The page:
Limited Liability Company (LLC) Disputes
Limited liability companies (LLCs) are popular choices for many individuals looking to start a business. While there is flexibility in how owners can decide to manage the LLC, conflicts can arise among the owners. There are laws, such as New York Limited Liability Company Laws, that apply to LLCs, but the parties can contract to avoid disputes or minimize disruptions to the business. Best practice is for LLC members to consult an attorney to help ensure the LLC’s operating agreement addresses essential issues that could become problems in the future.
What Duties Do LLC Members Have to Each Other and the LLC?
The LLC members’ duties to each other and to the LLC are usually set forth in the LLC’s operating agreement. This includes fiduciary duties. A fiduciary duty is an obligation that one person act in the best interests of another person or an entity. The three types of duties are duty of care, duty of loyalty and duty of candor. LLC members may either provide for these duties or others, or completely waive any fiduciary duties, in the operating agreement.
Why Is an LLC Operating Agreement Essential to the Business?
While an LLC operating agreement may not be required in some states, the New York Limited Liability Company Law (LLCL) § 417 requires an LLC’s members to adopt an operating agreement addressing the business of the LLC, the conduct of its affairs and the rights, powers, preferences, limitations or responsibilities of its members, managers, employees or agents.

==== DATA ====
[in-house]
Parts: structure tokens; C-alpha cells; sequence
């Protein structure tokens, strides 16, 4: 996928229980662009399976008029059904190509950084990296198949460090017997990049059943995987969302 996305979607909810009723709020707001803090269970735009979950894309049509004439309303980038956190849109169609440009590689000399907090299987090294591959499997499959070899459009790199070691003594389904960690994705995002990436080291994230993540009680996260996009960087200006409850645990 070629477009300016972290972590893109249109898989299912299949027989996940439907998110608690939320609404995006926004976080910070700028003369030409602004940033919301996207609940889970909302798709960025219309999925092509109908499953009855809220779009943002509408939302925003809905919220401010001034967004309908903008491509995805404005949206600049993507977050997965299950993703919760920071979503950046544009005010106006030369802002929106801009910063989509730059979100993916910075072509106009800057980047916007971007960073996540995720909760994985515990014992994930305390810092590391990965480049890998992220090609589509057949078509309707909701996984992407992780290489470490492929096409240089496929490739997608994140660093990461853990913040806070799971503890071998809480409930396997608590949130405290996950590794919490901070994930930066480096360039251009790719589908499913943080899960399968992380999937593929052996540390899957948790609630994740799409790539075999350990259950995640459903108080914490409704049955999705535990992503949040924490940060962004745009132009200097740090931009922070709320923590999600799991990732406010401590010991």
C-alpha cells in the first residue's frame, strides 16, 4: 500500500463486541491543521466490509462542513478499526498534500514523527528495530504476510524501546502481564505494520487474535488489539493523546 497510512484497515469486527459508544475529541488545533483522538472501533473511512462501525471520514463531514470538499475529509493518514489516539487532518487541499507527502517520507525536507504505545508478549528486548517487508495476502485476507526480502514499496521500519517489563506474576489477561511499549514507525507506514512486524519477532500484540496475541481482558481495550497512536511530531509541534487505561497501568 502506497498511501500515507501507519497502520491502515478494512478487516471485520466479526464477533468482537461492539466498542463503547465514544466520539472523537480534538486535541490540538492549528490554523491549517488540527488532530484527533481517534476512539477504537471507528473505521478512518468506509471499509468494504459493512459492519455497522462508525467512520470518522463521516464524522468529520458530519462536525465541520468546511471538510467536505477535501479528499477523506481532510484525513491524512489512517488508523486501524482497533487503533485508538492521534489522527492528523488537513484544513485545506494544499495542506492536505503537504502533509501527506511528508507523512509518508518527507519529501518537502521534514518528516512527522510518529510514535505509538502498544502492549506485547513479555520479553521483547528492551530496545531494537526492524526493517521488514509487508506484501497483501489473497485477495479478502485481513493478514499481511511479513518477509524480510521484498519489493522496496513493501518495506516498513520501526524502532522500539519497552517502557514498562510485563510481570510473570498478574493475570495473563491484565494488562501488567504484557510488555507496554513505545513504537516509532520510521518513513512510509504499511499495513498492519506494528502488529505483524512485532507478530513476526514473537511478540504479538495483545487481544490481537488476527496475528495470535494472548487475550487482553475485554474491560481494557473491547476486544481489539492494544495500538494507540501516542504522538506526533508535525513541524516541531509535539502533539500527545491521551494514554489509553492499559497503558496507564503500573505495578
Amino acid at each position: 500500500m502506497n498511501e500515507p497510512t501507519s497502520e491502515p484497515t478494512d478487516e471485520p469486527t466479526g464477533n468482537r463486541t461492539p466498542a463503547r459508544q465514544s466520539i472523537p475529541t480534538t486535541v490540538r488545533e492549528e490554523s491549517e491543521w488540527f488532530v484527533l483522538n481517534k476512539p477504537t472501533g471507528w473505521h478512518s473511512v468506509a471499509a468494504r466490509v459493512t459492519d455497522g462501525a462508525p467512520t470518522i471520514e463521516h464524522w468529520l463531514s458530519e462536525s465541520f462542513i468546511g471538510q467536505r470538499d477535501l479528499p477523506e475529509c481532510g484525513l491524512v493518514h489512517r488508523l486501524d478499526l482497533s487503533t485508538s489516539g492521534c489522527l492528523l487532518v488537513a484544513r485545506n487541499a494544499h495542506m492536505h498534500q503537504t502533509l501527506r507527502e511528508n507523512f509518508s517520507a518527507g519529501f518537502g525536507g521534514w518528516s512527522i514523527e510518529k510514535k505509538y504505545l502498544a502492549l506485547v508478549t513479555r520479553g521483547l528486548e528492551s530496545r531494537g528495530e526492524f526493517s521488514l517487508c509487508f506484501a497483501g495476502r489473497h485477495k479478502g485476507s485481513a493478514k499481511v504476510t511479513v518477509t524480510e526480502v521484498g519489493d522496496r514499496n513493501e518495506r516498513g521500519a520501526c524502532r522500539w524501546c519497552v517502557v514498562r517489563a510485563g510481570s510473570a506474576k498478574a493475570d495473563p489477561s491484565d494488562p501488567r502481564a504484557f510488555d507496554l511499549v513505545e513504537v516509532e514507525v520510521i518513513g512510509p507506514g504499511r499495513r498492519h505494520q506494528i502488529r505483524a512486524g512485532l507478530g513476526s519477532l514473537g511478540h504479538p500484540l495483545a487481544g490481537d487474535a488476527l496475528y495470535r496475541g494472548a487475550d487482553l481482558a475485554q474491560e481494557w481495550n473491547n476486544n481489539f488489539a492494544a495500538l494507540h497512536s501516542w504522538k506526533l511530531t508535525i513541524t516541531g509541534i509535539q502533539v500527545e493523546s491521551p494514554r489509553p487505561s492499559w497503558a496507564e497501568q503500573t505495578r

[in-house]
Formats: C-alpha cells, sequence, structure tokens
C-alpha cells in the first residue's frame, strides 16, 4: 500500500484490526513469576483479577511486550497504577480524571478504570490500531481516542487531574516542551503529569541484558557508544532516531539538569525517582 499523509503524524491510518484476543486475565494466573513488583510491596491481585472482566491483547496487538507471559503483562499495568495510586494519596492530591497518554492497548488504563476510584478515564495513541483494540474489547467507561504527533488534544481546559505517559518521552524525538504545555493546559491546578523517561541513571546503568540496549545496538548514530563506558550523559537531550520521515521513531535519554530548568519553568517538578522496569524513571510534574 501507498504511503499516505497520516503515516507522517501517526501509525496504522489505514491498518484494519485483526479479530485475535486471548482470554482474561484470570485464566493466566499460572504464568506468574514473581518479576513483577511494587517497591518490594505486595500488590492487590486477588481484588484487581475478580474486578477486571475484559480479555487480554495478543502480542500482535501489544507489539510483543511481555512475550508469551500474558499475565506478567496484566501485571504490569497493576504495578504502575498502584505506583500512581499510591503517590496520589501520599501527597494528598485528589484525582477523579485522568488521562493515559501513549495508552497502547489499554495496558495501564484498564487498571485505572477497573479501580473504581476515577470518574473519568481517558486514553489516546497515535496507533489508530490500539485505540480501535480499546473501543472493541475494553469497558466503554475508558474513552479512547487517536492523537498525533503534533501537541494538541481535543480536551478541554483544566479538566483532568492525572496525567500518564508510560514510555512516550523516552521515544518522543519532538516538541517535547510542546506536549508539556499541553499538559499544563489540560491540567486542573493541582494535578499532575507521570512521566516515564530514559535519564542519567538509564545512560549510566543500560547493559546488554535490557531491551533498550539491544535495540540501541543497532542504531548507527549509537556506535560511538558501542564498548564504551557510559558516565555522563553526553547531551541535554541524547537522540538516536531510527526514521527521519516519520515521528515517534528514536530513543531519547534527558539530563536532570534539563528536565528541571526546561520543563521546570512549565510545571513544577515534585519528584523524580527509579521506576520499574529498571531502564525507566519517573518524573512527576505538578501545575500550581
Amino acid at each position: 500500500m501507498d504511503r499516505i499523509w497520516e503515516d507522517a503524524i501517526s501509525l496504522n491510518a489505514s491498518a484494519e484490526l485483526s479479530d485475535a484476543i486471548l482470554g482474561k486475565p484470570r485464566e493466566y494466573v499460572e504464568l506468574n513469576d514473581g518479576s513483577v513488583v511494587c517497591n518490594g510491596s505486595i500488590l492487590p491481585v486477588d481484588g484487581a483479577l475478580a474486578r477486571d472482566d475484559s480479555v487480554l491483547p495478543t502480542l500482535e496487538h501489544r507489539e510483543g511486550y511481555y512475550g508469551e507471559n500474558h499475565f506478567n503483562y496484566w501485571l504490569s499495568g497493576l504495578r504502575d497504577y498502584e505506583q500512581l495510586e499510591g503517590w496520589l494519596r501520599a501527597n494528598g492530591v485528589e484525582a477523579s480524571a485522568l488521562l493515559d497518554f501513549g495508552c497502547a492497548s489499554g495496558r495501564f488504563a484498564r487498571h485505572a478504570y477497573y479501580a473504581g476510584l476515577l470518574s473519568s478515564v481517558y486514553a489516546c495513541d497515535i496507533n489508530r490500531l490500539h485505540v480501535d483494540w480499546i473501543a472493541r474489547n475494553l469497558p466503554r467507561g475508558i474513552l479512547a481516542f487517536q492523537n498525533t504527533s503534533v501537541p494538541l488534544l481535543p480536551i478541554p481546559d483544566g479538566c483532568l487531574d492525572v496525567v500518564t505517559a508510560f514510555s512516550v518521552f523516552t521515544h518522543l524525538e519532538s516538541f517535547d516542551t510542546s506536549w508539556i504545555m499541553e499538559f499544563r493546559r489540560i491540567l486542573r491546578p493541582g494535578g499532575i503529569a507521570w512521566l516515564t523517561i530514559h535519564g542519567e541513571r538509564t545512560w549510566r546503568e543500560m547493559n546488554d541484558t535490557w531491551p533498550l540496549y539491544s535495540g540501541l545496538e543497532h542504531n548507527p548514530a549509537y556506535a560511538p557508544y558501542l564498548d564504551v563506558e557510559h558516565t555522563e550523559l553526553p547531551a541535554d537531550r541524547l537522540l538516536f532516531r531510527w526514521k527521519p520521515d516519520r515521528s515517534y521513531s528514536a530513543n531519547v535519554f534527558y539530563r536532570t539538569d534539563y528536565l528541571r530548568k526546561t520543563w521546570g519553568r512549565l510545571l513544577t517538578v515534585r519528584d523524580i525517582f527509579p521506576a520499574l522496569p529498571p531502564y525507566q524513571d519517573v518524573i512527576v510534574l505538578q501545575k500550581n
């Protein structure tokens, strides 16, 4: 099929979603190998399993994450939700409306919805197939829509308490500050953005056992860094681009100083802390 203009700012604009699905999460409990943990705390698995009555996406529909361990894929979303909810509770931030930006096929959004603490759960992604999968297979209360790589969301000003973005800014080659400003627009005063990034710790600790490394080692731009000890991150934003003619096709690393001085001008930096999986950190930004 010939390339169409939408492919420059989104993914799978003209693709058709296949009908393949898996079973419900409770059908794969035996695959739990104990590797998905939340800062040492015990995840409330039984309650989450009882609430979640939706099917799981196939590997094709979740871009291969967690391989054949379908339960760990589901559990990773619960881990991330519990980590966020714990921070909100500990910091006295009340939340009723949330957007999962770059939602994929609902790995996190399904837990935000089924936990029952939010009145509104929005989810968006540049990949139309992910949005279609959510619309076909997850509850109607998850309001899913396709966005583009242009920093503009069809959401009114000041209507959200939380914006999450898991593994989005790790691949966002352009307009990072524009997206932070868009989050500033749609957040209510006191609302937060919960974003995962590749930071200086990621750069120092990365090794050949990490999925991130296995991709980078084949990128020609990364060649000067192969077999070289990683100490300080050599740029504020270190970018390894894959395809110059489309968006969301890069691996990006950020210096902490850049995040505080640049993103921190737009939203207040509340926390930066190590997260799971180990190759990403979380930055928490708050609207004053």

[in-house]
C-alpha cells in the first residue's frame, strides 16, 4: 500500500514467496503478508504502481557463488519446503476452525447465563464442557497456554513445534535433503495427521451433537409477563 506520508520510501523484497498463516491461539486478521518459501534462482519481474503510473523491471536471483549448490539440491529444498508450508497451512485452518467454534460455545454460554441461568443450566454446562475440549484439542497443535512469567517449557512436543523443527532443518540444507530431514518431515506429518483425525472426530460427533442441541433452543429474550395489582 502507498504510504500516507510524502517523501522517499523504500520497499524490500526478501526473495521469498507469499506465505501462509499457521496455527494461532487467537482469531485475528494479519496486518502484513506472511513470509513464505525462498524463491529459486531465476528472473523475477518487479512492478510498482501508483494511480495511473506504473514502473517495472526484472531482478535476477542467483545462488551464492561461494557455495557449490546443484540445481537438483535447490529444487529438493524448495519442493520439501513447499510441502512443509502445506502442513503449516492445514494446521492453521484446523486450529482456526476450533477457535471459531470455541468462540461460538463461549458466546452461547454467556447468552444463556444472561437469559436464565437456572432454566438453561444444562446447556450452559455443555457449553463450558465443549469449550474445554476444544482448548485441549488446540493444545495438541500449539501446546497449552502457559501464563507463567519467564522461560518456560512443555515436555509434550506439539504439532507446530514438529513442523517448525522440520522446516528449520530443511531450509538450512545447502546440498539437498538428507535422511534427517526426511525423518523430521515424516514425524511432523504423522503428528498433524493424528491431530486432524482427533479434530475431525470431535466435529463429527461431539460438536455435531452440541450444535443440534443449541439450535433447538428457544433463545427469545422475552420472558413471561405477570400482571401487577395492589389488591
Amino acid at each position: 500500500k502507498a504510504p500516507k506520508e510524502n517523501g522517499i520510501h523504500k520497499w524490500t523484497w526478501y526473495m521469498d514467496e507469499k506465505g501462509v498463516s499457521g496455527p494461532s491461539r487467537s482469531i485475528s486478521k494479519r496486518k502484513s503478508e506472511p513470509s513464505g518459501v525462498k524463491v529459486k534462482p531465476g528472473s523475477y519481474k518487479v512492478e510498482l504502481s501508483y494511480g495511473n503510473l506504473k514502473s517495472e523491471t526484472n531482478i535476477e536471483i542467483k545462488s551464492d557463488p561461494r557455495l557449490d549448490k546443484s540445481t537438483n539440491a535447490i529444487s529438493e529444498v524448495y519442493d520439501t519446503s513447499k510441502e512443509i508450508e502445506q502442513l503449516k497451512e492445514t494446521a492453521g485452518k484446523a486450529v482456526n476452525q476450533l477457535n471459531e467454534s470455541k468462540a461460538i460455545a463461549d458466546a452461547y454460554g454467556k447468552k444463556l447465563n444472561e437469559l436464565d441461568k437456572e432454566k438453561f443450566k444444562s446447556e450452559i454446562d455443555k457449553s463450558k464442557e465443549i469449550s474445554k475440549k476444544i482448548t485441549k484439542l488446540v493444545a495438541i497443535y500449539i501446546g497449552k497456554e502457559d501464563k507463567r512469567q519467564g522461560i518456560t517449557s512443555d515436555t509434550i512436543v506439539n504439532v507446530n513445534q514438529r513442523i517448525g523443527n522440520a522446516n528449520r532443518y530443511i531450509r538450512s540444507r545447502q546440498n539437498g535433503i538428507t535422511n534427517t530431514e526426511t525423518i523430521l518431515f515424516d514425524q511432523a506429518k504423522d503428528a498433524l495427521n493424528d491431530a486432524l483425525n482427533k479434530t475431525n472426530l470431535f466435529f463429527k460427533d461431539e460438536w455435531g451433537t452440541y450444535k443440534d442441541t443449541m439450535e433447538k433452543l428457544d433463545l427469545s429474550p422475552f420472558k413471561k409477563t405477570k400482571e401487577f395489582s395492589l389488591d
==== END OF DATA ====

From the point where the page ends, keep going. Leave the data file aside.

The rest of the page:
Regardless of whether it is a legal requirement, best practice is to draft an operating agreement to serve as a contract governing how the LLC will be run and avoid disputes over the terms of the business arrangement. Items that should be included in the agreement include capital contributions, voting requirements, decision-making procedures, restrictions on transferring and selling, how profits and losses will be divided, who will manage the business and the way the company will be dissolved, if necessary.
If there is no written operating agreement, or the agreement fails to address a disputed matter, courts will turn to applicable “default” statutes or caselaw to decide the conflict. In New York, the LLCL is the default statute. Courts’ interpretations of default statutes may lead to a resolution that is vastly different from what members intended through their verbal agreement, which is why it is so important to have a written agreement.
How Can LLC Disputes Be Prevented?
The best way to prevent conflict is to address potential problem areas in advance in the operating agreement. The members must clearly define their unique arrangement, rights and responsibilities and not rely on boilerplate or standard form contracts. A well-drafted operating agreement can save the company significant time and money by avoiding costly litigation, minimizing interruptions to business operations and preserving limited liability protection for members. In addition, it is important for members to seek legal advice as soon as possible if there is a conflict to determine the best course of action.
Can LLC Members Sue on Behalf of the LLC?
LLC members can bring a derivative claim on behalf of the LLC against the company’s directors or third parties. However, the claim must arise from damages suffered by the LLC due to a director’s or officer’s misconduct. While any member can attempt to bring a derivative claim, the operating agreement often limits the type of member who may do so. Thus, the court has discretion to decide whether to allow the claim to continue.
In New York, courts have held that LLC members may sue derivatively, even though the LLCL does not expressly allow such actions. This applies to derivative suits against other LLC members who breached their fiduciary duties.